Julian convinced Lola and a couple of others to help co-found the project last year. The group works with in-house teams, agencies, third-sector organizations, and collaborates with government teams on design considerations for minority communities. The group has grand ambitions of creating content that others can take into the world to grow the conversation toward more positive outcomes.
“I’m able to focus my skill set in an area that affects my community in a way that hopefully starts to address some of the inequalities that exist,” Lola said.
All of this is just what she does on a volunteer basis.
By day, Lola leads product strategy at Chainspace, a company that is developing technological solutions for blockchain companies. By night, she attends Ladies that UX London, and will soon be traveling to Boston to speak at the Talk UX conference taking place in October. She’s an avid mentor focused on helping other designers develop business and leadership skills, and she’s also the mother of a toddler that’s already showing signs of her mom’s strong character.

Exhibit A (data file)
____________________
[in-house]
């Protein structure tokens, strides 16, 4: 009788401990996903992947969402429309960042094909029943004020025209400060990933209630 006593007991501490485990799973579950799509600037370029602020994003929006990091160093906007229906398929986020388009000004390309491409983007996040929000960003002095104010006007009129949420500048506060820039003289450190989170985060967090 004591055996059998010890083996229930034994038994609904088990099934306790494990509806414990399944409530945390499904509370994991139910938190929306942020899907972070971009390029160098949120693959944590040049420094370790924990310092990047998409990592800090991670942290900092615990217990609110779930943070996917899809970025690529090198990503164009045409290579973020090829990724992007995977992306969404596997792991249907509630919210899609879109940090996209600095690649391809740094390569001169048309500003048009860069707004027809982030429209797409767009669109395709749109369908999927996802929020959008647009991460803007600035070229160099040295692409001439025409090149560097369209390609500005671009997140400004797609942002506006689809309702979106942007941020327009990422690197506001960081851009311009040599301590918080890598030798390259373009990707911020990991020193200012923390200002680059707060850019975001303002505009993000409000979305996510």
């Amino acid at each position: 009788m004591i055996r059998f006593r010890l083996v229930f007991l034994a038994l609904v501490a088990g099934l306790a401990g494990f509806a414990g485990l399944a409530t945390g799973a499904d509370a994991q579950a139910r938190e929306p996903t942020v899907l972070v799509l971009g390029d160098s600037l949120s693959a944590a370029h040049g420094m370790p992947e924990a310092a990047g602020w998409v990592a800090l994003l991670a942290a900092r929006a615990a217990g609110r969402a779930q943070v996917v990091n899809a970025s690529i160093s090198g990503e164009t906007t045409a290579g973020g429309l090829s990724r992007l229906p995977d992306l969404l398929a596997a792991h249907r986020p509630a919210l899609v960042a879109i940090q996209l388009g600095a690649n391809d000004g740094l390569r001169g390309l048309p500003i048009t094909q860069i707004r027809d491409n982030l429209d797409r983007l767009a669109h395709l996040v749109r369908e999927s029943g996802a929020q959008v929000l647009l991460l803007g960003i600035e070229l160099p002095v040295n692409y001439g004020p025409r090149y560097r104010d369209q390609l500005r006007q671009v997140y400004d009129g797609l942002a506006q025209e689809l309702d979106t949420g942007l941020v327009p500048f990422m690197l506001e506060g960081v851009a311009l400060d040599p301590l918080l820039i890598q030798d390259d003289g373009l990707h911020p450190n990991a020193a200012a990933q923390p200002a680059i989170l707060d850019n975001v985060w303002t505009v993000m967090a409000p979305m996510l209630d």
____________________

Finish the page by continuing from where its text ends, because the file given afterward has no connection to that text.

With World Interaction Design Day just a day away, and we reflect on the theme of inclusion and diversity in design, Lola’s work reminds us of design’s impact beyond the screen and asks designers to evaluate what their true purpose is.
The UX designer’s dharma
Dharma is a Sanskrit word with many meanings in several Indian religions such as Buddhism, Hinduism, and Sikhism. Though it doesn’t have a direct western translation, it is a concept that is studied in many westernized spiritual practices, such as yoga. I have come to understand it as a higher purpose and a righteous duty.
When Lola and I chat, we don’t discuss the term dharma per se, but the concept emanates from her words. It is clear she is passionate that the purpose of a designer’s work is essentially to make the world a better place, and to leave the world better than how we found it.
“If we [as designers] are making decisions in our everyday that end up having a negative impact on even just one human being because we didn’t know how to consider them, we should try to do better,” Lola said.
“If we care about equality of outcome for everybody, then we should be doing the most we can to consider what those differences are and how best to support them. In design, that’s what we’re here for. We’re not here just to push out what our vision of what the world should be, we’re here to actually make sure that the world is suitable for the people who live in it — and that we are part of making that happen.”
This isn’t about idealism, but rather an observation that the people who navigate toward careers in UX design generally want to help people. She sees designers in a position to recognize potential opportunities for and to evoke change.
“It’s not a political act. It’s more if you want to do good and you know how to do good, why not do good? And if that’s easy to do, then let’s all do it,” she said.